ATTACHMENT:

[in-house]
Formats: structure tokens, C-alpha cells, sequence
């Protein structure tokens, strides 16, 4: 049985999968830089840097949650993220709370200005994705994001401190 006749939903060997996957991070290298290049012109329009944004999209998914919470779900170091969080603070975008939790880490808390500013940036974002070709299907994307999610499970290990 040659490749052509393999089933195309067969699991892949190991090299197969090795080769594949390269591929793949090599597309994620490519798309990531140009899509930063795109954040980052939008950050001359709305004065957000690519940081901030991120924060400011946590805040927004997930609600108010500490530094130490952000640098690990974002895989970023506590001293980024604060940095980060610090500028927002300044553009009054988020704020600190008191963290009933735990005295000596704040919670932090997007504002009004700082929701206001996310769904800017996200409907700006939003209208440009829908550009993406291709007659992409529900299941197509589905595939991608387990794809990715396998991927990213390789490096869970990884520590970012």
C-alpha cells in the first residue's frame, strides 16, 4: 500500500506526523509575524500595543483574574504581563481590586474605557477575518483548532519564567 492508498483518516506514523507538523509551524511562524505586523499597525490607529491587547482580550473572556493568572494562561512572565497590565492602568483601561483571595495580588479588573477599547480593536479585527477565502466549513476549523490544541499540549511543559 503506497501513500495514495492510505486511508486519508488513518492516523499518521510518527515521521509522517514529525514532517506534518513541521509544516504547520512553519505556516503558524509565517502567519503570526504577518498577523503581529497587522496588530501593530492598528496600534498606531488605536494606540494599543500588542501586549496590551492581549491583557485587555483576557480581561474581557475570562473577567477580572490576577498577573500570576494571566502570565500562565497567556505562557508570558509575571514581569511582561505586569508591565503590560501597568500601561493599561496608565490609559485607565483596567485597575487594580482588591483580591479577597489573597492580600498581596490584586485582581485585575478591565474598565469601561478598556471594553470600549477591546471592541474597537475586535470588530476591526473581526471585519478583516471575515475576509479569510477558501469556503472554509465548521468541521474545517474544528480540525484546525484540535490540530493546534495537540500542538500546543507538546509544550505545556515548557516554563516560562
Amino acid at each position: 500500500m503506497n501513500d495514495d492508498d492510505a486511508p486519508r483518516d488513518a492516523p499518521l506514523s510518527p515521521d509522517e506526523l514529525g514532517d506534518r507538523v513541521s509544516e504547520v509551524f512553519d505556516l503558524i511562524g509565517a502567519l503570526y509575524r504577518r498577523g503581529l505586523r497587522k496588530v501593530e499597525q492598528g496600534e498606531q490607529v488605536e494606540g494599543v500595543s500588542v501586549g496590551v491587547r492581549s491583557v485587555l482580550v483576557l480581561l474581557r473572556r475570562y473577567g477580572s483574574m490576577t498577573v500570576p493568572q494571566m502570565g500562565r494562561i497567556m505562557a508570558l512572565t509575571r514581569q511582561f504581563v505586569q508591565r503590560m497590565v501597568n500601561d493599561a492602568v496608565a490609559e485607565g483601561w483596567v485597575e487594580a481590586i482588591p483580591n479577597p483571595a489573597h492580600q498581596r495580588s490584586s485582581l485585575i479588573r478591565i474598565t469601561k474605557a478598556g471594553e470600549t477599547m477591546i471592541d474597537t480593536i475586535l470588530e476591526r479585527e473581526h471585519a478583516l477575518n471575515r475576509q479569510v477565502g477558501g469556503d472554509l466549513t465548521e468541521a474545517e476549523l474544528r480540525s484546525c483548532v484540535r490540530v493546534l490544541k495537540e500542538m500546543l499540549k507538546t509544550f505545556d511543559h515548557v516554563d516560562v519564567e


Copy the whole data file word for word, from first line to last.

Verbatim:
[in-house]
Formats: structure tokens, C-alpha cells, sequence
């Protein structure tokens, strides 16, 4: 049985999968830089840097949650993220709370200005994705994001401190 006749939903060997996957991070290298290049012109329009944004999209998914919470779900170091969080603070975008939790880490808390500013940036974002070709299907994307999610499970290990 040659490749052509393999089933195309067969699991892949190991090299197969090795080769594949390269591929793949090599597309994620490519798309990531140009899509930063795109954040980052939008950050001359709305004065957000690519940081901030991120924060400011946590805040927004997930609600108010500490530094130490952000640098690990974002895989970023506590001293980024604060940095980060610090500028927002300044553009009054988020704020600190008191963290009933735990005295000596704040919670932090997007504002009004700082929701206001996310769904800017996200409907700006939003209208440009829908550009993406291709007659992409529900299941197509589905595939991608387990794809990715396998991927990213390789490096869970990884520590970012």
C-alpha cells in the first residue's frame, strides 16, 4: 500500500506526523509575524500595543483574574504581563481590586474605557477575518483548532519564567 492508498483518516506514523507538523509551524511562524505586523499597525490607529491587547482580550473572556493568572494562561512572565497590565492602568483601561483571595495580588479588573477599547480593536479585527477565502466549513476549523490544541499540549511543559 503506497501513500495514495492510505486511508486519508488513518492516523499518521510518527515521521509522517514529525514532517506534518513541521509544516504547520512553519505556516503558524509565517502567519503570526504577518498577523503581529497587522496588530501593530492598528496600534498606531488605536494606540494599543500588542501586549496590551492581549491583557485587555483576557480581561474581557475570562473577567477580572490576577498577573500570576494571566502570565500562565497567556505562557508570558509575571514581569511582561505586569508591565503590560501597568500601561493599561496608565490609559485607565483596567485597575487594580482588591483580591479577597489573597492580600498581596490584586485582581485585575478591565474598565469601561478598556471594553470600549477591546471592541474597537475586535470588530476591526473581526471585519478583516471575515475576509479569510477558501469556503472554509465548521468541521474545517474544528480540525484546525484540535490540530493546534495537540500542538500546543507538546509544550505545556515548557516554563516560562
Amino acid at each position: 500500500m503506497n501513500d495514495d492508498d492510505a486511508p486519508r483518516d488513518a492516523p499518521l506514523s510518527p515521521d509522517e506526523l514529525g514532517d506534518r507538523v513541521s509544516e504547520v509551524f512553519d505556516l503558524i511562524g509565517a502567519l503570526y509575524r504577518r498577523g503581529l505586523r497587522k496588530v501593530e499597525q492598528g496600534e498606531q490607529v488605536e494606540g494599543v500595543s500588542v501586549g496590551v491587547r492581549s491583557v485587555l482580550v483576557l480581561l474581557r473572556r475570562y473577567g477580572s483574574m490576577t498577573v500570576p493568572q494571566m502570565g500562565r494562561i497567556m505562557a508570558l512572565t509575571r514581569q511582561f504581563v505586569q508591565r503590560m497590565v501597568n500601561d493599561a492602568v496608565a490609559e485607565g483601561w483596567v485597575e487594580a481590586i482588591p483580591n479577597p483571595a489573597h492580600q498581596r495580588s490584586s485582581l485585575i479588573r478591565i474598565t469601561k474605557a478598556g471594553e470600549t477599547m477591546i471592541d474597537t480593536i475586535l470588530e476591526r479585527e473581526h471585519a478583516l477575518n471575515r475576509q479569510v477565502g477558501g469556503d472554509l466549513t465548521e468541521a474545517e476549523l474544528r480540525s484546525c483548532v484540535r490540530v493546534l490544541k495537540e500542538m500546543l499540549k507538546t509544550f505545556d511543559h515548557v516554563d516560562v519564567e